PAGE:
The nation needs a fundamental redesign of how we approach education's most important asset—its people. Policymakers and educators must develop a broad array of new initiatives to support four essential goals: higher aggregate quality in the teaching-candidate pool, more opportunities for educator-driven innovation and professional growth, better measurement of teacher effectiveness, and new forms of compensation and promotion based on skills and performance. Like other trends in education, human-capital strategies must move from being process- and compliance-oriented with little attention to performance, to being flexible, customized, and directly tied to results.In my little area of hte country some eighty five percent of the school budget goes to pay and compensation for school employees. While I have no doubt that some of these employees are not simply "the best we could get" but actually the "best," it stills leaves the question unasked and underappreciated, what--besides more money, can we do to get better school workers?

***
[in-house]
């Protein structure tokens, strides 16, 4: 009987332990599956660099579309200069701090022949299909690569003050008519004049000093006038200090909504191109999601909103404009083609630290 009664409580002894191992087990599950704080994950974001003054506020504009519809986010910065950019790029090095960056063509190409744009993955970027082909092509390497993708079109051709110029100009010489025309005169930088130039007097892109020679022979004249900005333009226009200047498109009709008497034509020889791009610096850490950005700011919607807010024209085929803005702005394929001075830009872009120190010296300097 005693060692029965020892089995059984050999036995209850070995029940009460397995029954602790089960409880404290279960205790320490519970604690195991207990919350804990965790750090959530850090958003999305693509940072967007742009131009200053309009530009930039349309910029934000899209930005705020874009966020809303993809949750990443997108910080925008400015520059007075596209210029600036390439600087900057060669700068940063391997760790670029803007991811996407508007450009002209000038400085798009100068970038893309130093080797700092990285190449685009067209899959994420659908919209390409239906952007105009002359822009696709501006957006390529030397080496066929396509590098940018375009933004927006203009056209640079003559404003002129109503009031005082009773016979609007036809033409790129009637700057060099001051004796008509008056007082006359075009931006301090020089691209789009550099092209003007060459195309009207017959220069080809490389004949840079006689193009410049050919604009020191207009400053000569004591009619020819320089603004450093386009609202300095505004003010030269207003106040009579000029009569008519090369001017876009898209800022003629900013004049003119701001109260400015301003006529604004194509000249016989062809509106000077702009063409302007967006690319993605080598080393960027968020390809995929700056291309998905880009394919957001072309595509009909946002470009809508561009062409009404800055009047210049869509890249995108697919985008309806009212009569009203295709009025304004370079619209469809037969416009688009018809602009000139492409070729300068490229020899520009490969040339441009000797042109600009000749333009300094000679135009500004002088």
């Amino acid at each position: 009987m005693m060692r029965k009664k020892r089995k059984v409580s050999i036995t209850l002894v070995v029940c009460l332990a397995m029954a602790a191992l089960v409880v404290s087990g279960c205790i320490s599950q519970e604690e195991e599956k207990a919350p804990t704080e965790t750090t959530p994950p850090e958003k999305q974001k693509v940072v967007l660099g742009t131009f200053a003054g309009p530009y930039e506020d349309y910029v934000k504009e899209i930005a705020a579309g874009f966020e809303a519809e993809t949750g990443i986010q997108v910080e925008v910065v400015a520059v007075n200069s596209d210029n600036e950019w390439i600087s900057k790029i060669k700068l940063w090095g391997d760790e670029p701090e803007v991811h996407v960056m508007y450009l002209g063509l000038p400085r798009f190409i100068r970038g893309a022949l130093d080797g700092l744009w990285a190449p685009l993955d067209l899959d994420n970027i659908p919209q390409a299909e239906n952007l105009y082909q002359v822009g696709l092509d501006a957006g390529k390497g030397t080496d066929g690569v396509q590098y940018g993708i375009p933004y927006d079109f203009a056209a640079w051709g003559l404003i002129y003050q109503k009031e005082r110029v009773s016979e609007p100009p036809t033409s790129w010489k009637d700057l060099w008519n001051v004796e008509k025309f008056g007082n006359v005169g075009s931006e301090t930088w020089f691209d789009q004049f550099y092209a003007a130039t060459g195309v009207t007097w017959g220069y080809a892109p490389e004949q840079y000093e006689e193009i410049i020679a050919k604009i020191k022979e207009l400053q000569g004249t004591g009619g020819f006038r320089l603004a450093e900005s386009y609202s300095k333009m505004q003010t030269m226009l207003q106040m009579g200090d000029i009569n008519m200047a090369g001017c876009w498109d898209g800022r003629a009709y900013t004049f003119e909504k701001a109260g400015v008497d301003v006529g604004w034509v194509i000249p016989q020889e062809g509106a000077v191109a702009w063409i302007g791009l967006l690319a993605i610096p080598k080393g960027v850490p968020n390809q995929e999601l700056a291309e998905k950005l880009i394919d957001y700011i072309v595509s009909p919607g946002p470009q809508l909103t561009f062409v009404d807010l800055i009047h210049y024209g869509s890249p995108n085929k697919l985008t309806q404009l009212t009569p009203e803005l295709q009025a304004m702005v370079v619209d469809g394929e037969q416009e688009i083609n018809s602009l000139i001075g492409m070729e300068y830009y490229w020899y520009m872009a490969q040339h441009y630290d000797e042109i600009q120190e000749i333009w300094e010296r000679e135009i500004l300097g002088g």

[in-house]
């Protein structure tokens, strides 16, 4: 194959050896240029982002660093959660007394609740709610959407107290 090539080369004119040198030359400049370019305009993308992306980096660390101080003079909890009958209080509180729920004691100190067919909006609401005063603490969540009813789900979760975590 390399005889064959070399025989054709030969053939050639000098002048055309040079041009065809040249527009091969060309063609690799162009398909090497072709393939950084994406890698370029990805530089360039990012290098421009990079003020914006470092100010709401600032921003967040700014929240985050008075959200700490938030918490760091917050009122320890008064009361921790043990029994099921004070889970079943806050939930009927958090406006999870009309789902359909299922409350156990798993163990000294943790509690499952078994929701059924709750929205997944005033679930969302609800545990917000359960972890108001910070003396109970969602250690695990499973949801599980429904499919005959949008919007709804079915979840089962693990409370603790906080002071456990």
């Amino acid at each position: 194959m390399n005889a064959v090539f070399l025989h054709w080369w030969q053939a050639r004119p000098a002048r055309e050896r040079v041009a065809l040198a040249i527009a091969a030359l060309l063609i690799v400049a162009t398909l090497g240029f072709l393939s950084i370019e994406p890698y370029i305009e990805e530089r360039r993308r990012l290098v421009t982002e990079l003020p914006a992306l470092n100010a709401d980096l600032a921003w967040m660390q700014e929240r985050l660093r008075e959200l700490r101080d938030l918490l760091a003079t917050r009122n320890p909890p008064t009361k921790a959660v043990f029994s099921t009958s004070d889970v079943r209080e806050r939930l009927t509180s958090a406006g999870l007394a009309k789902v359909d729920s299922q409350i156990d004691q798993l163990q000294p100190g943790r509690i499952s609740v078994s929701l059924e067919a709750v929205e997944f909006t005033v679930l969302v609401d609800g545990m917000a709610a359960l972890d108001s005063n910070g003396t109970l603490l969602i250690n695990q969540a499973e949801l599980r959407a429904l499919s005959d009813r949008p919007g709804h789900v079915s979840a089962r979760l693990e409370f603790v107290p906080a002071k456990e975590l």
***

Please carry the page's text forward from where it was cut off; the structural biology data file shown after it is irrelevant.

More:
Wednesday, January 09, 2008
Speaking Educational Personnel Policies
Jason Kamras and Andrew Rotherham argue: